Russia: After a delay of five years, the USD 2.3 billion INS Vikramaditya aircraft carrier was on Saturday inducted into the Indian Navy, giving a strategic boost to its maritime warfare capabilities.
The mammoth 44,500-tonne warship - India's largest naval vessel - was commissioned into the navy at Sevmash Shipyard in this northern Arctic port during a colourful ceremony attended by Defence Minister A. K. Antony, Russian Deputy Prime Minister Dmitry Rogozin and senior government and naval officials of the two countries.
Antony expressed his satisfaction at the delivery of the aircraft carrier after years of waiting during an interaction with the Indian media in the hangar under the deck, but conceded there was a time "when we thought that we will never get her".
Speaking during the ceremony held on the flight deck of the refitted vessel, Antony said INS Vikramaditya would significantly enhance the Indian Navy's reach and capability.
Noting that aircraft carriers have been part of the navy’s force structure since independence, he said: "The induction of Vikramaditya, with its integral MiG29K fighters and Kamov-31 helicopters, not only reinforces this central policy but also adds a new dimension to our navy’s operational capabilities."
He added, "This project has been a unique one, challenging both the Russian and Indian sides alike...The successful culmination of (the) project truly symbolises the time-tested special and privileged strategic partnership between our two great nations."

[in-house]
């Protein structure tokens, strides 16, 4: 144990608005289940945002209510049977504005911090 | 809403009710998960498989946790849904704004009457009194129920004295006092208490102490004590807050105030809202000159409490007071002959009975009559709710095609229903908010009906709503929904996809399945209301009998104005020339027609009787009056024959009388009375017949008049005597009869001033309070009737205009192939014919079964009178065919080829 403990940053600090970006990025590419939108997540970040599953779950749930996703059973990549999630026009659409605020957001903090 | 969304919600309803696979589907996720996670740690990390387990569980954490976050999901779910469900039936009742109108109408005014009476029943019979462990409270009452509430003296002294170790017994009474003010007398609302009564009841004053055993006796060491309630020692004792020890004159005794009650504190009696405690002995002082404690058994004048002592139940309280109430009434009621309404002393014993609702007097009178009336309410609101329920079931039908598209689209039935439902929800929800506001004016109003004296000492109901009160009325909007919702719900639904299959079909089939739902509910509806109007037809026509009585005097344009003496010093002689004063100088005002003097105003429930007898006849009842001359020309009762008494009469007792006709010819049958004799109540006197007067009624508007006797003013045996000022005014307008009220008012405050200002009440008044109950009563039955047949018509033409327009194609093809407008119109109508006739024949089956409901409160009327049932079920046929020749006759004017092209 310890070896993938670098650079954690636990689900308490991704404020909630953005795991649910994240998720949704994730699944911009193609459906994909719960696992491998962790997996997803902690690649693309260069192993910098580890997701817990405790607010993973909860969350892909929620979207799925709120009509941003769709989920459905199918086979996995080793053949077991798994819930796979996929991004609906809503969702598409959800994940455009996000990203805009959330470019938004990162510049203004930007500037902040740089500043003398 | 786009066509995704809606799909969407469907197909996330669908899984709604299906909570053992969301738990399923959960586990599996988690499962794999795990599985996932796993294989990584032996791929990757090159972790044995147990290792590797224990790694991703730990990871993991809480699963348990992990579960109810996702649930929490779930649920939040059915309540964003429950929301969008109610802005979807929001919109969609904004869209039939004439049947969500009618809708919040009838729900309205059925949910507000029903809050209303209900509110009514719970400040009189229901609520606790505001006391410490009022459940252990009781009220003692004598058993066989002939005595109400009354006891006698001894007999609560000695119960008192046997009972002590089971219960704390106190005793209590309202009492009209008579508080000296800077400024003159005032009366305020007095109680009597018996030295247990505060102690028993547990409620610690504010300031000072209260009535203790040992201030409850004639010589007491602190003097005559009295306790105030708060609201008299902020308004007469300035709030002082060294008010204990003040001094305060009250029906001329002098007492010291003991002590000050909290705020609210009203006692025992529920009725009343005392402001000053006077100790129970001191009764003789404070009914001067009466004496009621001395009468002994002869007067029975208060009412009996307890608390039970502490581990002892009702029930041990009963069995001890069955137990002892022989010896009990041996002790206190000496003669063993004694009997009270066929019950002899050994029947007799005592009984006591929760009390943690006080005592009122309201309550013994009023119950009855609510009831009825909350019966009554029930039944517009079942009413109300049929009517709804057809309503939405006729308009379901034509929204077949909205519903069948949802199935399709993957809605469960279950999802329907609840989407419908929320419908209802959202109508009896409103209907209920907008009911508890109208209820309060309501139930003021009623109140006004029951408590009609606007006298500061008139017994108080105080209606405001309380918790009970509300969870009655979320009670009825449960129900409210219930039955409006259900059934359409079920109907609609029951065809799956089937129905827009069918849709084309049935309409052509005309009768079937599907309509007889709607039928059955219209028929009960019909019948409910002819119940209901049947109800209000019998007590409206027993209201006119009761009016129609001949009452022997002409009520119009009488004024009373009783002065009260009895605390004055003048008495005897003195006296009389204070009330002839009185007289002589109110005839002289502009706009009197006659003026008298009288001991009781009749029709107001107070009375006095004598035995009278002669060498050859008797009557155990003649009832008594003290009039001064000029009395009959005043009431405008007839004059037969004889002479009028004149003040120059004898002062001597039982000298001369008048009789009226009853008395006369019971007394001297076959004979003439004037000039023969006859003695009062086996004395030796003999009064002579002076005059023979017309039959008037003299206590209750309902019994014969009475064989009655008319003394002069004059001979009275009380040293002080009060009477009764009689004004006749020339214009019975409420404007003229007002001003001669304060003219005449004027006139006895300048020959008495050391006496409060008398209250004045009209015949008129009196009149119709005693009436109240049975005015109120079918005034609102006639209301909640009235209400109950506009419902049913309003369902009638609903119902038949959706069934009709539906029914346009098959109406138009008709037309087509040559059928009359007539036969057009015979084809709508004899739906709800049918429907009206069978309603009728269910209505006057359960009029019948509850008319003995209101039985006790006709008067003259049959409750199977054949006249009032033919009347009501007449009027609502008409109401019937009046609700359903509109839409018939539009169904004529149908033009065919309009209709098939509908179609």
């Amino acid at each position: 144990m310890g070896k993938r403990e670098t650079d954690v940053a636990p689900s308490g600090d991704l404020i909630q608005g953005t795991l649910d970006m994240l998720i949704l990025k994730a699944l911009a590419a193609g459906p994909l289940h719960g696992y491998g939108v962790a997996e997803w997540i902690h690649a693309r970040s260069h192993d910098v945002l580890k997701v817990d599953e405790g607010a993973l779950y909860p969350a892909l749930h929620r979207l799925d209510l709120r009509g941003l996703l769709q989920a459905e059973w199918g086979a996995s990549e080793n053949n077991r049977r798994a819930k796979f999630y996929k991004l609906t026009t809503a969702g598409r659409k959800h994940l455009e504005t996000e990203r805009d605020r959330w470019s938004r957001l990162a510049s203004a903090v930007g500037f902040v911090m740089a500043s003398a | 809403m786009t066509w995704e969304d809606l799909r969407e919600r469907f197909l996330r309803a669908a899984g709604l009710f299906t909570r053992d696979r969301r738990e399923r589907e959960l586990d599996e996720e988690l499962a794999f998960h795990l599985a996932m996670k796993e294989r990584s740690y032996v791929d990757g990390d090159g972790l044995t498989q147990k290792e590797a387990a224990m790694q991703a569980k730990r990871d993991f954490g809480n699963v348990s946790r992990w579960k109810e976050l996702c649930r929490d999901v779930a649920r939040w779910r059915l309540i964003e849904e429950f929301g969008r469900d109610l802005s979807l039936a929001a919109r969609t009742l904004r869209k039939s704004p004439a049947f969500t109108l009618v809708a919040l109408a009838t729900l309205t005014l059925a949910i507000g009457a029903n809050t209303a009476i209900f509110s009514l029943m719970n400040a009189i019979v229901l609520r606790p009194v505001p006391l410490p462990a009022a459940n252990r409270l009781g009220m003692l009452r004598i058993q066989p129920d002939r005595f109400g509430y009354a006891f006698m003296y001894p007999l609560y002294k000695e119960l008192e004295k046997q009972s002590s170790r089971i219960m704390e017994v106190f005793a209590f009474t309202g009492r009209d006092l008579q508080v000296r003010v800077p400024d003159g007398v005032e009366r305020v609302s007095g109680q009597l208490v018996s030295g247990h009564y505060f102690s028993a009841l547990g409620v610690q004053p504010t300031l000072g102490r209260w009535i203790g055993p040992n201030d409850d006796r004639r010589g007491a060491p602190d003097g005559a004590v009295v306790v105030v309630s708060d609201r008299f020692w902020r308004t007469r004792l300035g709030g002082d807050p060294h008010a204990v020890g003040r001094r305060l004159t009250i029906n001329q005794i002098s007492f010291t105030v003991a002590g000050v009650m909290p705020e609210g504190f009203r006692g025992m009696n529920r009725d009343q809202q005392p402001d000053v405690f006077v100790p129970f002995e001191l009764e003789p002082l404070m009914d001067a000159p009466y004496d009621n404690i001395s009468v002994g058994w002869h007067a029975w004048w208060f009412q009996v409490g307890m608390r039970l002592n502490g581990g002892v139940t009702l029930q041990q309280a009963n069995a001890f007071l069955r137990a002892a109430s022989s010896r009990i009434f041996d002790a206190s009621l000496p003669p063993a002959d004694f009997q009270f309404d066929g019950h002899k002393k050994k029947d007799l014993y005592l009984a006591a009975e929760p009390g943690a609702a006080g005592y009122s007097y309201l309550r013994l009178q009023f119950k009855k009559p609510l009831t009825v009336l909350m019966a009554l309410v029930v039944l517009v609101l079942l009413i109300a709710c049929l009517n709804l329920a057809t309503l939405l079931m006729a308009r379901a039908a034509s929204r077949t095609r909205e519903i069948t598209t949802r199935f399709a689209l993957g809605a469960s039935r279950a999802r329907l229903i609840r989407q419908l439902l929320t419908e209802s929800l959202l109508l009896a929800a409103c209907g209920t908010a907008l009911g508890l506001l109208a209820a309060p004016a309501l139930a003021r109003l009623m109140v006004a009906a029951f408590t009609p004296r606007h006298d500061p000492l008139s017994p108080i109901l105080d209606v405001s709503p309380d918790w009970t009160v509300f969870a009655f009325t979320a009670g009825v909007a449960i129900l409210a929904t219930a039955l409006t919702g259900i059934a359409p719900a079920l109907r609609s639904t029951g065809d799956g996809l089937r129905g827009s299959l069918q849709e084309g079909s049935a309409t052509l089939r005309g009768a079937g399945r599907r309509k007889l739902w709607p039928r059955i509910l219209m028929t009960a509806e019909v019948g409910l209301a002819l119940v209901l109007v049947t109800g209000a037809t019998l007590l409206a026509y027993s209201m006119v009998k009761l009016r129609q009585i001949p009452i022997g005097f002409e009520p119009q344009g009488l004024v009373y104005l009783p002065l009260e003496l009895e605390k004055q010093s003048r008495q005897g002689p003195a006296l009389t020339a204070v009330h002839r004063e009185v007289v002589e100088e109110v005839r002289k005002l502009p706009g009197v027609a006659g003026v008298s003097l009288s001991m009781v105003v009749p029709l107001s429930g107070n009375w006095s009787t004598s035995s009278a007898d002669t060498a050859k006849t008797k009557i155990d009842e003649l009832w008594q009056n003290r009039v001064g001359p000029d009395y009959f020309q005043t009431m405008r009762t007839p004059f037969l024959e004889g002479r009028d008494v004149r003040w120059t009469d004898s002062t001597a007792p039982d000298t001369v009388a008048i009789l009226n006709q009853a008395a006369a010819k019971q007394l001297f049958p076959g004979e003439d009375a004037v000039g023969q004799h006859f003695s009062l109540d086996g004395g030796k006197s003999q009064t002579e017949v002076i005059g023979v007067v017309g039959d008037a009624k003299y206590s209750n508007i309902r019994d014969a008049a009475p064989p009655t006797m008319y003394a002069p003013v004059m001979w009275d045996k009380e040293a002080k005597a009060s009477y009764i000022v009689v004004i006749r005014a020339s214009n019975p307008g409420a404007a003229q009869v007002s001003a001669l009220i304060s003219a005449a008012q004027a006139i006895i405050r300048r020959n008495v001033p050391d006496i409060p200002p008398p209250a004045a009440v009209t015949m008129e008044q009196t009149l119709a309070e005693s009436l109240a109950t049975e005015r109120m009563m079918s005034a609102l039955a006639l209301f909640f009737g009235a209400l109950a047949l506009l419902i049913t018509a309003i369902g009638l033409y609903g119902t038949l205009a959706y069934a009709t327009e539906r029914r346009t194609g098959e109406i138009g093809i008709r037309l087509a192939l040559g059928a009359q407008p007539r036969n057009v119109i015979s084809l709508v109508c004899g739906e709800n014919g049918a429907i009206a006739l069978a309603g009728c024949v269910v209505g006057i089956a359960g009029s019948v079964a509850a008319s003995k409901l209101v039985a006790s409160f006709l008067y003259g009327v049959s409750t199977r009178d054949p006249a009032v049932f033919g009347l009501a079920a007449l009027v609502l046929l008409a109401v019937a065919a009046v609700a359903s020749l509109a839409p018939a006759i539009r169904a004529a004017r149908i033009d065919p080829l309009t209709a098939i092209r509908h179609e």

Braving chilling winds and snow on an overcast morning, scores of Russian and Indian dignitaries, including Indian Ambassador Ajai Malhotra, Defence Secretary R K Mathur, Indian Navy chief Admiral D. K. Joshi and his Russian counterpart Admiral Viktor Chirkov, attended the commissioning ceremony.
The transfer deed of the aircraft carrier was signed by Igor Sevastyanov, the deputy director of Russian arms exporter Rosoboronexport, and Captain Suraj Beri, the commanding officer of Vikramaditya. The Russian flag on the vessel was lowered and the flag of the Indian Navy was raised in its place. In a traditional Indian ritual, a coconut was broken against the ship's side.
The warship was first scheduled to be delivered in 2008 but the deadline was repeatedly postponed over the past five years. The carrier will be escorted to India during a nearly two-month voyage by a group of warships to secure a safe sail to its new base at Karwar on the Arabian Sea coast.
Vikramaditya is a Kiev-class aircraft carrier that was commissioned by the Russian Navy in 1987 under the name Baku. It was later renamed Admiral Gorshkov and last sailed in 1995 in Russia, before being offered to India.
The warship with a length of 284 metres will have MiG-29K naval combat aircraft and Kamov 31 and Kamov 28 anti-submarine warfare and maritime surveillance helicopters.
The MiG 29-Ks will provide a significant boost to the Indian Navy with their range of over 700 nautical miles, extendable to more than 1,900 nautical miles with mid-air refuelling, and an array of weapons like anti-ship missiles, beyond visual range air-to-air missiles and guided bombs and rockets.